David Horowitz and circular arguments…

Today I listened to an interview with the outspoken US commentator David Horrowittz. He is a self described moderate conservative – I am not sure what the moderate refers to. He considers his very vocal and forceful critic of the ‘left’, which encompasses, it seems, everyone espousing a semblance of progressive ideas, to be based on passion. The left is mistaken and he adopts the tactics of the radical left in attacking them. The left is ‘a religion and delusional’…

He was a member of the radical left in his youth, later converting to conservatism, apparently in response to political assassinations amongst other things. He has been described as potentially so despised (by the left) because he may be right. As such I listened to the interview to consider his perspectives and see what I could draw from them. I have drawn a number of ‘insights’…

The first thing I would comment on – and this charge should equally be labeled to many vocal on the ‘left’ – is that he very much undermines many of his arguments of implied objectivity through his non-reflexive criticism of his critics and targets of his opposition. He makes an interesting – for lack of a better word – claim that the left forcing troop withdrawal from Vietnam led to the death of hundreds of thousands of people in Cambodia. This type of argument typifies his skewed, generalised and very inadequately supported claims and criticisms.

Perhaps what was most indicative for me was that he blames people for effectively all the problems in the world. Apparently structural factors have no implications. For example, he claims the civil rights movement was about making the government colour blind – after that equality would eventuate… socio-economic systems reflect human nature. Is there some form of stasis in society? Perhaps he is arguing that the left is oppressing conservative folk – is it a majority or minority? Are they silent?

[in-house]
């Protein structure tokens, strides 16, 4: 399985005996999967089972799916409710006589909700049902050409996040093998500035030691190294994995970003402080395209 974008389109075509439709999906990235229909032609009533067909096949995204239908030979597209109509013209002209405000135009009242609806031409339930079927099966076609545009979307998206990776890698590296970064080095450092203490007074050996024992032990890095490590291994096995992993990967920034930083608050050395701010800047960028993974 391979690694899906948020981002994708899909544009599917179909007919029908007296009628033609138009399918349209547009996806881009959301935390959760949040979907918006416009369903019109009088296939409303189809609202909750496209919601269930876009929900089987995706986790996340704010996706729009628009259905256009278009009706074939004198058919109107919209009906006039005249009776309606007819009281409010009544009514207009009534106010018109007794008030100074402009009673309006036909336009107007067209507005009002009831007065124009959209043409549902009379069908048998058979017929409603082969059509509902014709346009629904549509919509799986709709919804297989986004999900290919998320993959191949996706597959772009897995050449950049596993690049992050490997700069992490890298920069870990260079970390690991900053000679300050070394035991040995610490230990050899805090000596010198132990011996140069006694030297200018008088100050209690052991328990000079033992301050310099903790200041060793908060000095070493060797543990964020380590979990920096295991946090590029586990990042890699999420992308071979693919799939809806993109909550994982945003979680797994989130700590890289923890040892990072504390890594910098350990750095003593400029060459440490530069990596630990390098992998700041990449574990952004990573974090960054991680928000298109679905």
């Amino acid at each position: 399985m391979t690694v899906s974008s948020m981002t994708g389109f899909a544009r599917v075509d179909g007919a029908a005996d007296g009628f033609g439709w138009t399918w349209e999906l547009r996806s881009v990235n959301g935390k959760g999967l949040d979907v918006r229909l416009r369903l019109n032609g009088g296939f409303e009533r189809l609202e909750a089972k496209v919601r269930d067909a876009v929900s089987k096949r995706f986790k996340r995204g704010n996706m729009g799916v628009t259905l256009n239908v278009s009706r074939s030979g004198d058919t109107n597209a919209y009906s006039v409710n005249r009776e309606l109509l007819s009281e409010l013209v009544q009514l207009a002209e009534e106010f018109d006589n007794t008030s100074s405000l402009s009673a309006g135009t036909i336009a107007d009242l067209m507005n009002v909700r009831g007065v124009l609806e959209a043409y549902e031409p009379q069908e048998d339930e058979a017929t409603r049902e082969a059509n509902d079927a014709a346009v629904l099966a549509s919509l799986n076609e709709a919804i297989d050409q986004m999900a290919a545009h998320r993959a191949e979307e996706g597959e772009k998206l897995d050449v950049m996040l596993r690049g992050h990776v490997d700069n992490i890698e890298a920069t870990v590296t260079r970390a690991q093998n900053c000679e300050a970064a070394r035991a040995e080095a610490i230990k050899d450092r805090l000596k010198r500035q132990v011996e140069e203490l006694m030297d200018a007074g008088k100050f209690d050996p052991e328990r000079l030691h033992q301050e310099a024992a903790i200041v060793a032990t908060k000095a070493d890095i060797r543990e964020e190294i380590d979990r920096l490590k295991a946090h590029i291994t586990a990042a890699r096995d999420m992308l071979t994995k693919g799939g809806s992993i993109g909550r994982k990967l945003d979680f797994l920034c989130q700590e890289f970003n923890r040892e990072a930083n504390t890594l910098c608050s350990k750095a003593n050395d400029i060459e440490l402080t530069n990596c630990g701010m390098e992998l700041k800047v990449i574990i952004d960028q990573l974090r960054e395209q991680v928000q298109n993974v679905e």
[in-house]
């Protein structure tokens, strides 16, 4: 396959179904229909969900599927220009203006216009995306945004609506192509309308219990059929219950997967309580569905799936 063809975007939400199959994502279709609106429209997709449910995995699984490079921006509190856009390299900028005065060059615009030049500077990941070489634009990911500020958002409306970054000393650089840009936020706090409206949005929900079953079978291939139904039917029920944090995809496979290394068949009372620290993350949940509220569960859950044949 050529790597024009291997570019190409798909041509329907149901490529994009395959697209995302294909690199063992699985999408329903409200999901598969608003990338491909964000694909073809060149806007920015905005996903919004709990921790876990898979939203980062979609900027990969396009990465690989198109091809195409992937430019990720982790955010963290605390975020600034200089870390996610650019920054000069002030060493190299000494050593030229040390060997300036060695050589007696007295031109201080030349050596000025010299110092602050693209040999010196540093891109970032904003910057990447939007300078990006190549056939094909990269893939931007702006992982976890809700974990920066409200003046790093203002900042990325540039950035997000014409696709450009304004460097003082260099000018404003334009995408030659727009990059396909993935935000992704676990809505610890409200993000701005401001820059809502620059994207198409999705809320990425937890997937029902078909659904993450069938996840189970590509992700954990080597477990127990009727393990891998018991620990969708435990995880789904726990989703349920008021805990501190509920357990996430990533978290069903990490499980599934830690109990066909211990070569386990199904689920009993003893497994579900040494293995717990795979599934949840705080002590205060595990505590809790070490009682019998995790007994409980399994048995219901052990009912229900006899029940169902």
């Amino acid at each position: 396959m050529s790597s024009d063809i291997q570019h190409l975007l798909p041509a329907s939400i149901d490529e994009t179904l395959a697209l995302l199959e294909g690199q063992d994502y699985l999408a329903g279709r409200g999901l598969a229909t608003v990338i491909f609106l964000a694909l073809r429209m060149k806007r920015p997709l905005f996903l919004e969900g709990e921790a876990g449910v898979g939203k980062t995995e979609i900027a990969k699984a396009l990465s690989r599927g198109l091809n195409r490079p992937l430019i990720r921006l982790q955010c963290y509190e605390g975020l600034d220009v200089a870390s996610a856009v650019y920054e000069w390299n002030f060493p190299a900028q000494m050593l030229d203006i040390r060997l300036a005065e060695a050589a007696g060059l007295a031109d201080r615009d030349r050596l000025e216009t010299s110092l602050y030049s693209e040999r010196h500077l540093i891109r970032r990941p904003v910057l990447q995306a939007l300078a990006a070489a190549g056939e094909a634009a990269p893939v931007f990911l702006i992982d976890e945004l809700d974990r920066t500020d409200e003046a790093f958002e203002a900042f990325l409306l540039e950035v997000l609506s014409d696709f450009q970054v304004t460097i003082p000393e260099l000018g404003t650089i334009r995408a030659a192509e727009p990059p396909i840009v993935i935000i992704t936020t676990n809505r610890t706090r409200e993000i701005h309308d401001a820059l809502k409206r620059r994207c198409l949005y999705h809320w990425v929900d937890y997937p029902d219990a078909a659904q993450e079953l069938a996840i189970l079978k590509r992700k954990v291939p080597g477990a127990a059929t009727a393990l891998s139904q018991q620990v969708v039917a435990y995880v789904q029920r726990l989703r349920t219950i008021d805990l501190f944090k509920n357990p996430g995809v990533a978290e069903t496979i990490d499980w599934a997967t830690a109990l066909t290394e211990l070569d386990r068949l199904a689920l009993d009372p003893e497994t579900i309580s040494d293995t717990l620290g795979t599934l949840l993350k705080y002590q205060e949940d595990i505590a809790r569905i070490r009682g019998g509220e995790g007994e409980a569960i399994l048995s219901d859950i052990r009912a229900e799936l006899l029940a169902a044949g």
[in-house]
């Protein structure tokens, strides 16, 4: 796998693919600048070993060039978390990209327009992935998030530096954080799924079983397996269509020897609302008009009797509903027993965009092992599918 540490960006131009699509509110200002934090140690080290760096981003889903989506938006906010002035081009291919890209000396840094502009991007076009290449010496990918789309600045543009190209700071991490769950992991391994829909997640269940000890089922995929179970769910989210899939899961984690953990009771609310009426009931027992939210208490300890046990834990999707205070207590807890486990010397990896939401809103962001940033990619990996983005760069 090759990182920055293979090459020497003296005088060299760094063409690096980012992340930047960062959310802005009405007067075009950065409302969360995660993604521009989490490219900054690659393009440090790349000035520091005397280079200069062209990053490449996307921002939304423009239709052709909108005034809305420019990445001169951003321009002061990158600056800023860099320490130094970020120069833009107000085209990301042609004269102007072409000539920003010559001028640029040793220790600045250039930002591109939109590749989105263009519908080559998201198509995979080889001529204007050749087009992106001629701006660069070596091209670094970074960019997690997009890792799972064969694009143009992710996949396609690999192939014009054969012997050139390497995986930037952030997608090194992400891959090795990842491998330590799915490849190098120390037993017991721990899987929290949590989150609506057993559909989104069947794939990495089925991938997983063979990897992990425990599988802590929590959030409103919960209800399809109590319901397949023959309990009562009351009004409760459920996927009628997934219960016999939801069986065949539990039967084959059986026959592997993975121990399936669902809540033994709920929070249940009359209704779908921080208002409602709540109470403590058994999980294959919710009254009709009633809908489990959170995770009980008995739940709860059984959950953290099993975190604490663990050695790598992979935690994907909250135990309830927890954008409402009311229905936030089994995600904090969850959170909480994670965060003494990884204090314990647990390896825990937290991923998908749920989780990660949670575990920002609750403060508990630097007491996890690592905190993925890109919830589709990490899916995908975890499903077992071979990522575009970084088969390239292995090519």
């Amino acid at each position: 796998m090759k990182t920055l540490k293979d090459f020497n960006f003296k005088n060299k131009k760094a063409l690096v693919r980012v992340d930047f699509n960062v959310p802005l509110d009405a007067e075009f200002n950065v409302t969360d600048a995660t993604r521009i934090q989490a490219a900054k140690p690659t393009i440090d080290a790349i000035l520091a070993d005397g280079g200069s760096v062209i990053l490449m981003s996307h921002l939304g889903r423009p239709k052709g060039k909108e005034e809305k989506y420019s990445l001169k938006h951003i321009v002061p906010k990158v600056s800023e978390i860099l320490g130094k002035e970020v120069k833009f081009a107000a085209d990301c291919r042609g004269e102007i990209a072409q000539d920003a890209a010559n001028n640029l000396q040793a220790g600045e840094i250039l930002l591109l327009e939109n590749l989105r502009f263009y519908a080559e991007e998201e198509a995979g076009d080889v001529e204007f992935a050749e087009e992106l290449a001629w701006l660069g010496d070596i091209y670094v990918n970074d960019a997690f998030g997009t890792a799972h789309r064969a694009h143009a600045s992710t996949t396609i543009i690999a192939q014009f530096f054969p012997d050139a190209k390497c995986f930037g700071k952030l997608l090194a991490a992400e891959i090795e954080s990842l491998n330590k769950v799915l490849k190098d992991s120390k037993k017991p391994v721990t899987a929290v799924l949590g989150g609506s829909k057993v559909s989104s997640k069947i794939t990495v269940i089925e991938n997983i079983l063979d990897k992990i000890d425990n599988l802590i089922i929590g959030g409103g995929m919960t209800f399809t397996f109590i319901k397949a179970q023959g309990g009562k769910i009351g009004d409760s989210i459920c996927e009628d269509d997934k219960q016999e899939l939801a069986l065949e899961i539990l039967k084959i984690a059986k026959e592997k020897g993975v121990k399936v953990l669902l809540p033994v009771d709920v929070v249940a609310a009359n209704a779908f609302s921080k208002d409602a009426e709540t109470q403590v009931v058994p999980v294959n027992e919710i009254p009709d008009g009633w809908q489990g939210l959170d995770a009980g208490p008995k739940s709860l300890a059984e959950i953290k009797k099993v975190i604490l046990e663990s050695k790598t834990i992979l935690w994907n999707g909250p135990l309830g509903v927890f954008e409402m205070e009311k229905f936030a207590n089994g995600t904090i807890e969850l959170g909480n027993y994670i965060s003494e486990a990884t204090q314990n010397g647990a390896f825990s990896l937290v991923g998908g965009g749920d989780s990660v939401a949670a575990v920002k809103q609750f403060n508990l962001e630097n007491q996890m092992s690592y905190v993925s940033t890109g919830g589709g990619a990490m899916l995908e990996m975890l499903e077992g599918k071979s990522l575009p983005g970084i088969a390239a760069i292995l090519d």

His attack on academia – and I was not surprised the hear Peace Studies as included in his list of departments – is both typical of conservative attacks and clearly highlights his very large blinkers, reactionism, bias and perhaps his only means to available to his fluff up his patriarchal conservative-Enlightenment zeal and make him feel better about himself and the lack of vocal support for his repressed majority views (apologies for the long sentence!).

I was a little surprised by his unsubstantiated claim that Women’s Studies is not an academic field, rather it is a political recruiting ground. A very clear – albeit not apparently to himself – indication of his lack of reflexivity, was that he claims much academia is inherently political (and of course leftist): politics has no place in the class room! To refer back to his critique of Peace Studies, he argued that war scientist accounts should be included in the course. I will not argue that Peace Studies is not partisan – it is unashamedly. What he clearly does not admit is that War Studies is also inherently political and to an extend partisan. Perhaps he would respond by saying that, given his espousal of human nature, the basis for war is self-apparent/evident (i.e. hegemonic/normative) and as such not political? Or is he unable to admit to himself that his views are inherently political? That the personal is political may have too much leftist stench to it for him? Or are only progressive views political as they diverge from the implied (i.e. conservative) status quo?